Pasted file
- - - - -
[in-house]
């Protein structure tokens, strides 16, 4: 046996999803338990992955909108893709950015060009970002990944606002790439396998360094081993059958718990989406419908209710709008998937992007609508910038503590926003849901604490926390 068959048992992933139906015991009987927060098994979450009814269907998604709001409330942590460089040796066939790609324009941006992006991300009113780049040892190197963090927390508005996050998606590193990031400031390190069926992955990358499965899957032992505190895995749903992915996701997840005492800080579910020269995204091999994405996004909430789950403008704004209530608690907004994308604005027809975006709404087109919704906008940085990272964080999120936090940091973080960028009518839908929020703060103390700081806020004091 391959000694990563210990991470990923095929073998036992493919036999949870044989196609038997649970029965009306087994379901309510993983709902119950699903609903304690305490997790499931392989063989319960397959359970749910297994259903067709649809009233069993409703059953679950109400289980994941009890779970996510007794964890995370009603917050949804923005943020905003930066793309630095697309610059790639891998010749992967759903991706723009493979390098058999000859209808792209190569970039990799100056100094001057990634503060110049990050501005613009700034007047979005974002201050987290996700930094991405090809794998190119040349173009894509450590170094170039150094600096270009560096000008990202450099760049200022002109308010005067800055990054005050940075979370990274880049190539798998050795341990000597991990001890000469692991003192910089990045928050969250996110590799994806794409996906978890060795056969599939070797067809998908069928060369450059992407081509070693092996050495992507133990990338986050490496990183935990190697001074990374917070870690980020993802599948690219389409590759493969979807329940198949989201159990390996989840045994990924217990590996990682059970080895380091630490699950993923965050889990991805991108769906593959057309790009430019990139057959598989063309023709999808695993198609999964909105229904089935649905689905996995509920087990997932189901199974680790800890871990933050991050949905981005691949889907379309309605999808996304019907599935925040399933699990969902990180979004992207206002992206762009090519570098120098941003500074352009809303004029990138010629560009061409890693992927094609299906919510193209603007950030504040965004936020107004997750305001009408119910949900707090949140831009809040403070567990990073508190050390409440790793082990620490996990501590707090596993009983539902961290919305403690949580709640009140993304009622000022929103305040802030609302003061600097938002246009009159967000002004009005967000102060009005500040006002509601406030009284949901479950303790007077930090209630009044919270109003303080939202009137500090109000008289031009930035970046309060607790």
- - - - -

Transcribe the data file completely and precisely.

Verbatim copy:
[in-house]
């Protein structure tokens, strides 16, 4: 046996999803338990992955909108893709950015060009970002990944606002790439396998360094081993059958718990989406419908209710709008998937992007609508910038503590926003849901604490926390 068959048992992933139906015991009987927060098994979450009814269907998604709001409330942590460089040796066939790609324009941006992006991300009113780049040892190197963090927390508005996050998606590193990031400031390190069926992955990358499965899957032992505190895995749903992915996701997840005492800080579910020269995204091999994405996004909430789950403008704004209530608690907004994308604005027809975006709404087109919704906008940085990272964080999120936090940091973080960028009518839908929020703060103390700081806020004091 391959000694990563210990991470990923095929073998036992493919036999949870044989196609038997649970029965009306087994379901309510993983709902119950699903609903304690305490997790499931392989063989319960397959359970749910297994259903067709649809009233069993409703059953679950109400289980994941009890779970996510007794964890995370009603917050949804923005943020905003930066793309630095697309610059790639891998010749992967759903991706723009493979390098058999000859209808792209190569970039990799100056100094001057990634503060110049990050501005613009700034007047979005974002201050987290996700930094991405090809794998190119040349173009894509450590170094170039150094600096270009560096000008990202450099760049200022002109308010005067800055990054005050940075979370990274880049190539798998050795341990000597991990001890000469692991003192910089990045928050969250996110590799994806794409996906978890060795056969599939070797067809998908069928060369450059992407081509070693092996050495992507133990990338986050490496990183935990190697001074990374917070870690980020993802599948690219389409590759493969979807329940198949989201159990390996989840045994990924217990590996990682059970080895380091630490699950993923965050889990991805991108769906593959057309790009430019990139057959598989063309023709999808695993198609999964909105229904089935649905689905996995509920087990997932189901199974680790800890871990933050991050949905981005691949889907379309309605999808996304019907599935925040399933699990969902990180979004992207206002992206762009090519570098120098941003500074352009809303004029990138010629560009061409890693992927094609299906919510193209603007950030504040965004936020107004997750305001009408119910949900707090949140831009809040403070567990990073508190050390409440790793082990620490996990501590707090596993009983539902961290919305403690949580709640009140993304009622000022929103305040802030609302003061600097938002246009009159967000002004009005967000102060009005500040006002509601406030009284949901479950303790007077930090209630009044919270109003303080939202009137500090109000008289031009930035970046309060607790």